“I’m King Tricopa IV,” the king introduced himself. He rolled up the sleeve on his robe to reveal blackened, dead skin crawling up his arm. It was halfway between his elbow and shoulder. Fuzzy patches, much like the ones on the throne room walls, covered his palms. “My planet is dying. Please. Please, help me.”
“Your planet is dying because it’s been infected. Literally,” River said for the Doctor’s benefit. “About two weeks ago for me, I saw a posting on the Ydraxil space station looking for someone, anyone who knew what was going on with this planet. I’m not a tree doctor, but I am an archaeologist … and don’t roll your eyes at me,” she said as the Doctor was doing just that. “I’ve seen this before, studied it on other planets similar to this one.”
“What happened?” Tricopa asked.
“I think you already know the answer to that. Partly. The water on Ityicha is tainted. Not the water brought to you personally, but what’s consumed by your people. They’re drinking the water and the waste that results from it is being dumped at the bottom of the trees like fertilizer. Normally, human waste is an excellent source of nutrition for plants, but not in this case.”
“Someone got sick,” the Doctor murmured, thinking about the area of cascading waste where the TARDIS had landed.
“Someone got sick,” River confirmed. “Most likely brought on planet from one of the dying ones. They brought a parasite that tainted the planet’s water. It’s accelerated by Ityicha going through its version of the Industrial Revolution. As technology got more advance on Earth,” she explained more for Tricopa’s benefit. “The atmosphere was damaged because of coal, oil and other gasses. The same thing’s happening here.”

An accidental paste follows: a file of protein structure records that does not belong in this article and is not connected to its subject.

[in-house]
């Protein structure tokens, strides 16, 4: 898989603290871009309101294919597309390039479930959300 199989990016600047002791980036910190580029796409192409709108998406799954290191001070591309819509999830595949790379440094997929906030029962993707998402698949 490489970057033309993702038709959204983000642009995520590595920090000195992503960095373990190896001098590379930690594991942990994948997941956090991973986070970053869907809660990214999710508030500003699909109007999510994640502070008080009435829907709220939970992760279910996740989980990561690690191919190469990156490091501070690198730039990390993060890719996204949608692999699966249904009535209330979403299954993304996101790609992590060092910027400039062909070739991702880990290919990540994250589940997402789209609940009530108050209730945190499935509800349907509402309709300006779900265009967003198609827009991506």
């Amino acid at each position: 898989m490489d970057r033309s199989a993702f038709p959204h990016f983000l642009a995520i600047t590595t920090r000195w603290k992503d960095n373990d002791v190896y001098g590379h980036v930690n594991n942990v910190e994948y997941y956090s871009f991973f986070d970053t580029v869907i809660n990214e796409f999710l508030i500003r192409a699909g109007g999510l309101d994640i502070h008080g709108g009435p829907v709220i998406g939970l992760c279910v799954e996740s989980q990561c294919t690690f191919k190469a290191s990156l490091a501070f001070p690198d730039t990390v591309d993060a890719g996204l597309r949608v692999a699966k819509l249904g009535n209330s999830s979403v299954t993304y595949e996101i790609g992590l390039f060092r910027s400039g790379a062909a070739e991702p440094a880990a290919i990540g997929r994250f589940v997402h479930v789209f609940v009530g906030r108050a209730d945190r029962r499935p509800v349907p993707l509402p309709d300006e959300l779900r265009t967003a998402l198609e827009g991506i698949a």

“But, in this case, it’s the water that goes into keeping the trees alive,” the Doctor added.
“Exactly. I’d have to get a sample in a lab to confirm, and no, my love, licking it doesn’t count. But, I’m fairly sure it’s a variation of a known tree-rotting disease called heart rot. The disease eats away at tree trunks and branches from the inside, making them prone to break.” She gave Tricopa a measured look. “You already knew that.”
“The monarchs of this planet are linked to its heart. We inherit the ability when our predecessor dies, and my father passed away two months ago. The doctors said he was wasting away, and they literally meant that. It took years, but it started just like this.” Tricopa gave his arm a rueful look. “I honestly thought I had more time to figure out exactly what it is, but I had a guess. Something was literally eating our trees. My father didn’t want to listen to anyone about it really. He did something that abused the link to the planet. Everytime I try connecting with it, all I feel is pain and suffering. Then this,” he gestured to his arm, “gets worse.”